Some puzzles may require very complex logic to determine that they have no solution or have many solutions.
Are there discussions on this subject?
dobrichev wrote:Are there discussions on this subject?
dobrichev wrote:Some puzzles may require very complex logic to determine that they have no solution ...
Are there discussions on this subject?
dobrichev wrote:For determining multiple solutions, counting for at least 8 different given digits and looking for no two empty rows in a band can be considered most basic techniques, "singles".
dobrichev wrote:Is Denis Berthier's rating sensitive to puzzle validity?
dobrichev wrote:For determining multiple solutions, counting for at least 8 different given digits and looking for no two empty rows in a band can be considered most basic techniques, "singles".
blue wrote:I almost mentioned this earlier, but didn't know if it was relevant: there are puzzles with fewer than 8 digits and/or with 2 or 3 empty rows in a band, that have no solution, rather than multiple solutions.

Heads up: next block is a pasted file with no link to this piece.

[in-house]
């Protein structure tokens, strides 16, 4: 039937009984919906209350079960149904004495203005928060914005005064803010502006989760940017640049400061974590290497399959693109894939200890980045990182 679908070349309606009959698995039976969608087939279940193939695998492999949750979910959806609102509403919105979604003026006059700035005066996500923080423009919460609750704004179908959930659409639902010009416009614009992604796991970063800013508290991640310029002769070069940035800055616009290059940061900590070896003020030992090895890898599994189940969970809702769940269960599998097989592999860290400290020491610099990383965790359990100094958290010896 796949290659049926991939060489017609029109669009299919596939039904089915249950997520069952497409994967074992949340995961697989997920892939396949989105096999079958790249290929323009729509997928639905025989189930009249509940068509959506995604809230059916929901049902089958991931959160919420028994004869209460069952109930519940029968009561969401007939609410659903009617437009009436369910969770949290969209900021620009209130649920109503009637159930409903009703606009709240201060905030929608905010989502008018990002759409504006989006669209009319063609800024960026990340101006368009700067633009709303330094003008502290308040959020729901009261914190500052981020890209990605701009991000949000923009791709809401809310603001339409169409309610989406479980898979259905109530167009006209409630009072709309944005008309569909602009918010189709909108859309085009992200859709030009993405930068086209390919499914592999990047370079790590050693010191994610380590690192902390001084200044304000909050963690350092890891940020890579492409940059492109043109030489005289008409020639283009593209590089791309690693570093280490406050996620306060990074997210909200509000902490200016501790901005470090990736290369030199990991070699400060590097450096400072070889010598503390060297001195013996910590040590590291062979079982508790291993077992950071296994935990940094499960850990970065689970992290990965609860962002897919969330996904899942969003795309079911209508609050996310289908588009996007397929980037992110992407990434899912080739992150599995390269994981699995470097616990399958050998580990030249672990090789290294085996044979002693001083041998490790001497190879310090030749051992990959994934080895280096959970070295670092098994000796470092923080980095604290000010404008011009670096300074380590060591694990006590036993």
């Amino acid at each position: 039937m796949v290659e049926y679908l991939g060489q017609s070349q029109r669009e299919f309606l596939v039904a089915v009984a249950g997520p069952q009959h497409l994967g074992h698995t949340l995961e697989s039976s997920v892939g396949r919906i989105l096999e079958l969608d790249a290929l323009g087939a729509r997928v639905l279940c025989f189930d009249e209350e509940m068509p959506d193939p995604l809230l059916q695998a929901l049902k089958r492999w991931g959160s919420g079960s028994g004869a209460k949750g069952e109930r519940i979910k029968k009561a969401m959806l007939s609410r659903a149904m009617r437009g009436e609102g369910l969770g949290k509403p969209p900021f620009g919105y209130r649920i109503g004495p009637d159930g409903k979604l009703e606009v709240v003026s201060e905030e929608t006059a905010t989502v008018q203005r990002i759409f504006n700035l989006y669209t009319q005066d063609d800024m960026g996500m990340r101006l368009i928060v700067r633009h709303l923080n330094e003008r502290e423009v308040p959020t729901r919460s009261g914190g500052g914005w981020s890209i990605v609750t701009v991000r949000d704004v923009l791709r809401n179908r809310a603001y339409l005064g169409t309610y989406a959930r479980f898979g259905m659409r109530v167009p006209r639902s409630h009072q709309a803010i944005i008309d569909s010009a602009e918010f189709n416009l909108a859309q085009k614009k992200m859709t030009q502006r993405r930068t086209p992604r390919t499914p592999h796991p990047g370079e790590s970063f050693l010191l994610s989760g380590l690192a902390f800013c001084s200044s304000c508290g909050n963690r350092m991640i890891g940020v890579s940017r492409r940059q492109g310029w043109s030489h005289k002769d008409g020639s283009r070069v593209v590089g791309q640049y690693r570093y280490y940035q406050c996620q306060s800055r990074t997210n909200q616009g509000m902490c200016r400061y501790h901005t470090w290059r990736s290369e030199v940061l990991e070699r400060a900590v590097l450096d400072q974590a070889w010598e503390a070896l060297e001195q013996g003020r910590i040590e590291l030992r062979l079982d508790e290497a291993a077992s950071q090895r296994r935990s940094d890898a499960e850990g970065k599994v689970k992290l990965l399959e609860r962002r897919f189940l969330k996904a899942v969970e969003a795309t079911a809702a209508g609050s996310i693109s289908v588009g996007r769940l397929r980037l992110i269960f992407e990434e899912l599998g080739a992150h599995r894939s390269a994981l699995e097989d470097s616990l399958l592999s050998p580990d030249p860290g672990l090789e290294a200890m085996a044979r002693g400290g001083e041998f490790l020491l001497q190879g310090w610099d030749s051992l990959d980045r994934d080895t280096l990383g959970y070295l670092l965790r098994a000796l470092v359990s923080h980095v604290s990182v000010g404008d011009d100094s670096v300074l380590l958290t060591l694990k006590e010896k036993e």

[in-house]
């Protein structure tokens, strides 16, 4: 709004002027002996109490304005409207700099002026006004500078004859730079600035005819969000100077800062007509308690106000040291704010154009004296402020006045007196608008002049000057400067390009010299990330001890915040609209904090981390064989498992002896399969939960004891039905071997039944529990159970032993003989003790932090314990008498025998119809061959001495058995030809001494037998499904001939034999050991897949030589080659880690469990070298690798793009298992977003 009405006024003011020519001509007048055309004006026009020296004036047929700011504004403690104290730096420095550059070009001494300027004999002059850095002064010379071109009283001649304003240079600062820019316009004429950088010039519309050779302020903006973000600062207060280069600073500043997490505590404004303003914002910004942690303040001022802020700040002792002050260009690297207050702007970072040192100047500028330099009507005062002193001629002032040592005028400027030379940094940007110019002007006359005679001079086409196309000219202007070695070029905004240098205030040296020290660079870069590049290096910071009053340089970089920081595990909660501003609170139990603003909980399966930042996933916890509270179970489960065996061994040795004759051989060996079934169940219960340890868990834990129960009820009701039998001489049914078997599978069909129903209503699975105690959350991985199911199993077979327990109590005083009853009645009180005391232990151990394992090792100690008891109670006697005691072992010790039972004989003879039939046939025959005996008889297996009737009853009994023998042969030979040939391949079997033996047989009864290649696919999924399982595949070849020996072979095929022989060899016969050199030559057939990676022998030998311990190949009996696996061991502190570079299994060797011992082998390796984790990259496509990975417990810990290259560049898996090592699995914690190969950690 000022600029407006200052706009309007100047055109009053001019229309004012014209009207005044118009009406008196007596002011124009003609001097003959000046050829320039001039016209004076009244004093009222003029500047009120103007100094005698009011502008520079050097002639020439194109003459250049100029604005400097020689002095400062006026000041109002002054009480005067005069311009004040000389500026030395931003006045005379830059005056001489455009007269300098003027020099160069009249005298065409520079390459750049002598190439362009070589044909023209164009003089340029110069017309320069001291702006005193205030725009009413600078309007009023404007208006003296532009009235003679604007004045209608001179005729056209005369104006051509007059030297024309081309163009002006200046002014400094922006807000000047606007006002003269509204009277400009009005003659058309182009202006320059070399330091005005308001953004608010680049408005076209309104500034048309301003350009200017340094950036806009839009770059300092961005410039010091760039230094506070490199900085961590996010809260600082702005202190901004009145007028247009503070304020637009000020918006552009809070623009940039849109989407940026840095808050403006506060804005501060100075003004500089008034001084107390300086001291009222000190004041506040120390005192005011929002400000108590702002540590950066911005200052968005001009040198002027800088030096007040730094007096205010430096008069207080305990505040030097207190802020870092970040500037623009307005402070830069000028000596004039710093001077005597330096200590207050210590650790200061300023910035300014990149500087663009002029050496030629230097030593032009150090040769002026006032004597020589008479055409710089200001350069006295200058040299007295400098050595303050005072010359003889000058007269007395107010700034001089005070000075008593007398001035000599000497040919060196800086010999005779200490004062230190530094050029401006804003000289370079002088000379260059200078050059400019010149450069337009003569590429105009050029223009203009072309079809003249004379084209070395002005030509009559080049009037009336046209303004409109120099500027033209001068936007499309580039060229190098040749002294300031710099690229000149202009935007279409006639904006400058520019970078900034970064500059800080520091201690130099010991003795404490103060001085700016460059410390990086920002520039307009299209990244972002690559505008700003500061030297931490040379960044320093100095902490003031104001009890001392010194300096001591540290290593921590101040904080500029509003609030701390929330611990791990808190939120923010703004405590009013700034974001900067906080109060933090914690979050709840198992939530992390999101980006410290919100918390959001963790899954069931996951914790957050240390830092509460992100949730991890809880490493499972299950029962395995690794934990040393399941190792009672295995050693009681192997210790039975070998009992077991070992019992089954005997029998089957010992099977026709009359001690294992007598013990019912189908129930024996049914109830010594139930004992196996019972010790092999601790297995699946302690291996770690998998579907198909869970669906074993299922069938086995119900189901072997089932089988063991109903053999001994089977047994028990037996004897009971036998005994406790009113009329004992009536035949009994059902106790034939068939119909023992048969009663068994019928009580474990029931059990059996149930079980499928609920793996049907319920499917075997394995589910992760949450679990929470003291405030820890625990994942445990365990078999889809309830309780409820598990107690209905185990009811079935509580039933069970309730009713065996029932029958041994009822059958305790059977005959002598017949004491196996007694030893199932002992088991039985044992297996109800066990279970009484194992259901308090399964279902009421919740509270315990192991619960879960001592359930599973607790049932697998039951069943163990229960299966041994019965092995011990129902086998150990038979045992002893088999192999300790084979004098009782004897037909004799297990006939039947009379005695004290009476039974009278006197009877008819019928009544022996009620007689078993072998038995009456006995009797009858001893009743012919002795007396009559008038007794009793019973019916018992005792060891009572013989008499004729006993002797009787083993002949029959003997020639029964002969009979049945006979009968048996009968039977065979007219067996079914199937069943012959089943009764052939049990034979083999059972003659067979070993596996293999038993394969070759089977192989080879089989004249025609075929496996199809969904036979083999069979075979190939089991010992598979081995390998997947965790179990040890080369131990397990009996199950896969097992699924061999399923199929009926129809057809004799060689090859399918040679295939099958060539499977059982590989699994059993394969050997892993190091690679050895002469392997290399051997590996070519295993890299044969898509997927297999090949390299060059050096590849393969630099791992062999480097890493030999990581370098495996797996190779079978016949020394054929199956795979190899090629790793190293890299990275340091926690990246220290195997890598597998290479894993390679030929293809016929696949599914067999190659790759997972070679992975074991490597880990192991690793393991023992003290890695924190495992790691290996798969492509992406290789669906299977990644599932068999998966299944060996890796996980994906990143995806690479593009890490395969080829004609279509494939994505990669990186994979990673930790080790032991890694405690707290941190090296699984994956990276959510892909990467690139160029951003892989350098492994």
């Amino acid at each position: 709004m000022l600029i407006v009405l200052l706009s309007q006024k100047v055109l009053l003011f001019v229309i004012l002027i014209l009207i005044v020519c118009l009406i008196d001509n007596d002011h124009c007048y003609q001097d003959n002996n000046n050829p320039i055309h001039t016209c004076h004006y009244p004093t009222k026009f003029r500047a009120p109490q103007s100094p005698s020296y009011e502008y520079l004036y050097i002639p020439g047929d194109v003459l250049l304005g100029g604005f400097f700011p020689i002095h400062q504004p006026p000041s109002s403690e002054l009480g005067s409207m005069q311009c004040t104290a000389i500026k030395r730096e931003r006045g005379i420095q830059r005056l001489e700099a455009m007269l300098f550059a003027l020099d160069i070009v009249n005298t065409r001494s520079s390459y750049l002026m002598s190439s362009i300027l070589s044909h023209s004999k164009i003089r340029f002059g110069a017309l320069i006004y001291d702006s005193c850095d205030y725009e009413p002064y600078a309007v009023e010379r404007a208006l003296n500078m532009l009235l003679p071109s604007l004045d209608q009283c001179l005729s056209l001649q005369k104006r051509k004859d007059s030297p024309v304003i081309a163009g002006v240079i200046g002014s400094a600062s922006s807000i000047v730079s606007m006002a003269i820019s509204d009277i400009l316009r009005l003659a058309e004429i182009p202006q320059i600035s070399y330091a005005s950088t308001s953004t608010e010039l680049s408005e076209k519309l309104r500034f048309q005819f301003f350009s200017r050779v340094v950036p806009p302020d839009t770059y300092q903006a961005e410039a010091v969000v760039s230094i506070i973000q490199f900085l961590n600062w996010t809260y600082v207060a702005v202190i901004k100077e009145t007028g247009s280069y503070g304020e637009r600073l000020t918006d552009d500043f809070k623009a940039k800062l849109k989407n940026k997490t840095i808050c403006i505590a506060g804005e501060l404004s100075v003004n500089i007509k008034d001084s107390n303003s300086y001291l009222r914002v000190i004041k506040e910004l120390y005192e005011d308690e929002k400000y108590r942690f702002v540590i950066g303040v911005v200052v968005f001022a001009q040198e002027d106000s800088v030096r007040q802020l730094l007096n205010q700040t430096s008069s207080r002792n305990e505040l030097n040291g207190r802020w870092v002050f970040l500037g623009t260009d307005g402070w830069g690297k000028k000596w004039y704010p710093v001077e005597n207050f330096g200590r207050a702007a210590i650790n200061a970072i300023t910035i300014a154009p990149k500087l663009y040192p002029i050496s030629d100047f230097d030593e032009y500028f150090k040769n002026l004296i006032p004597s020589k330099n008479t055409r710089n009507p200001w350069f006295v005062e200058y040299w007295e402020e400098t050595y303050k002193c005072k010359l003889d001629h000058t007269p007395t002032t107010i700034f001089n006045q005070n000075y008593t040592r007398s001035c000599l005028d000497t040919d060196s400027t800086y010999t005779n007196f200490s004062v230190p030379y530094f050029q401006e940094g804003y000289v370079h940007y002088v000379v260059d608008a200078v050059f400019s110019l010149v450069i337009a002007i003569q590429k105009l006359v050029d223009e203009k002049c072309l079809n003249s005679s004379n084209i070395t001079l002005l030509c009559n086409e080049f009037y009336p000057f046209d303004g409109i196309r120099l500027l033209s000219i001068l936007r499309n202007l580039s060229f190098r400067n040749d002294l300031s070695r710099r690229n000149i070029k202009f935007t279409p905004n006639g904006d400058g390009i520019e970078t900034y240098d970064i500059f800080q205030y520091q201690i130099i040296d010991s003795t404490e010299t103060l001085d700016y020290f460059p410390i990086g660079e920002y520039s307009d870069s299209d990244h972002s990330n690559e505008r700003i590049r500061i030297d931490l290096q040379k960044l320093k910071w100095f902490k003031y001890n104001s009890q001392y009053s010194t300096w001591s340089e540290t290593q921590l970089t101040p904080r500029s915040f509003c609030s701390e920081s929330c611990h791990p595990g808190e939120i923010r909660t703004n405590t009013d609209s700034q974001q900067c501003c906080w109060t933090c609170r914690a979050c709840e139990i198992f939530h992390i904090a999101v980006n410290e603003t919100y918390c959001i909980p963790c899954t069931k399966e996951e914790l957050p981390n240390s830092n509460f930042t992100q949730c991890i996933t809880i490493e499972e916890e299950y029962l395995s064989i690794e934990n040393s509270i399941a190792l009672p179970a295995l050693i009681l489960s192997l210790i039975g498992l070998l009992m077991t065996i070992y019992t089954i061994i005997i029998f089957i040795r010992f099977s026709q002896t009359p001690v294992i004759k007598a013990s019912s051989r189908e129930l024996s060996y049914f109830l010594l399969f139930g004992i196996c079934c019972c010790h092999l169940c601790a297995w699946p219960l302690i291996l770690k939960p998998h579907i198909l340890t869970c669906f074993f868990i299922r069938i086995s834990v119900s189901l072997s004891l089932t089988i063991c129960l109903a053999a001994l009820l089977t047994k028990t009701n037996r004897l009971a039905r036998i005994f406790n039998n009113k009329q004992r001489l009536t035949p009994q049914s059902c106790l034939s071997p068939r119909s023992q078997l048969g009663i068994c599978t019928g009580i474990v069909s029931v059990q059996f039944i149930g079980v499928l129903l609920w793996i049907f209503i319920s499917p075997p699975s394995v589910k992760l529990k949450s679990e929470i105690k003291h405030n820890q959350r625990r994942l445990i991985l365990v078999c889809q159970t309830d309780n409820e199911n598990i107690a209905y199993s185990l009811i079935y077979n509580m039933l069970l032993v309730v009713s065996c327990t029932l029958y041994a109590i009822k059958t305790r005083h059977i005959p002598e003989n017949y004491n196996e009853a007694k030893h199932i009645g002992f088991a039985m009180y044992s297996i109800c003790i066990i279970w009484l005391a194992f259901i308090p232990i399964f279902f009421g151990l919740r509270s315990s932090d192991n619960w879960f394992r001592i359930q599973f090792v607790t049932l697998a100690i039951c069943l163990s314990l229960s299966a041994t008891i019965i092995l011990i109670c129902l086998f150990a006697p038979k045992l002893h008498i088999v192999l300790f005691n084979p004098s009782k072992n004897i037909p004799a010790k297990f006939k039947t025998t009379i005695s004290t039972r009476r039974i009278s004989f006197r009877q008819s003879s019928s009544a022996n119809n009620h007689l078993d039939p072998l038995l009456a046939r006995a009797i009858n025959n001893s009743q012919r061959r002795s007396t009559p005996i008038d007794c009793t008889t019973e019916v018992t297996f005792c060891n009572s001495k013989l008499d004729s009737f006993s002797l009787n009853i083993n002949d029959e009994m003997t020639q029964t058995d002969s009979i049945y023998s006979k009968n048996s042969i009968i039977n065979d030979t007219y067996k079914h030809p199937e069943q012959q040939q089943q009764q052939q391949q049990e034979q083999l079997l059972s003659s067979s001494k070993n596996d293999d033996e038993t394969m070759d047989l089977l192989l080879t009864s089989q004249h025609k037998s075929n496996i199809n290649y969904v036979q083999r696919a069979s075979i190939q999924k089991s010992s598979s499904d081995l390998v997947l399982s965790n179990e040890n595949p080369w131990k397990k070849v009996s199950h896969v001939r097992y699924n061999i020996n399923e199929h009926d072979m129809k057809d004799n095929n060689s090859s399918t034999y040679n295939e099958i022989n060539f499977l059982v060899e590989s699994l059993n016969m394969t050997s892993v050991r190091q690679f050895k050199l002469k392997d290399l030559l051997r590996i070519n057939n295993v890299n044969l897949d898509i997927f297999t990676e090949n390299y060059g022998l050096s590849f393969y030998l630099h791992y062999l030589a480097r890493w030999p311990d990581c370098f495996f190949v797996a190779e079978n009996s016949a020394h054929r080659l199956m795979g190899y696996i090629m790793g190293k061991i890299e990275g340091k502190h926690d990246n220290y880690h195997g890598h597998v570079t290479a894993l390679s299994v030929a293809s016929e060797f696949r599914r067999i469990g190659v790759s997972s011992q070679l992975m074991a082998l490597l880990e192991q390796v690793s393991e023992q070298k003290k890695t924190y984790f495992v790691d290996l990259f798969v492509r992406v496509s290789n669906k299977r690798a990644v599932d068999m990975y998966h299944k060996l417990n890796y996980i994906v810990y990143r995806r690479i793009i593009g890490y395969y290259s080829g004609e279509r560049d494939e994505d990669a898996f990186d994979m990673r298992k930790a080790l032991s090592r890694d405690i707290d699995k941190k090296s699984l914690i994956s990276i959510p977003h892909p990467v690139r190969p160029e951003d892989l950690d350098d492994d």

blue wrote:Would the goal be to determine the final disposition, or only to determine whether it does/doesn't have a unique solution ?
dobrichev wrote:The multiple-solution case shouldn't be a stopper if
- you take care when using resolution theories that assume uniqueness of the solution. Most trivial patch is to disable these theories for this particular case.
dobrichev wrote:Is your rating system materialized in an open source software?
dobrichev wrote:Is it possible (after minor modifications) pencilmarks to be used as input instead of ordinary puzzle?
denis_berthier wrote:2) a contradiction (together with the path leading to it - which is a constructive proof of the contradiction); in PBCS, I've given an example of this case, showing that proving a contradiction can be as hard as finding a solution; (indeed, I had given examples much before, but the forums have disappeared); ...
m_b_metcalf wrote:denis_berthier wrote:2) a contradiction (together with the path leading to it - which is a constructive proof of the contradiction); in PBCS, I've given an example of this case, showing that proving a contradiction can be as hard as finding a solution; (indeed, I had given examples much before, but the forums have disappeared); ...
Denis,
If the Programmers' Forum is the one you meant, you'll find an archived copy here.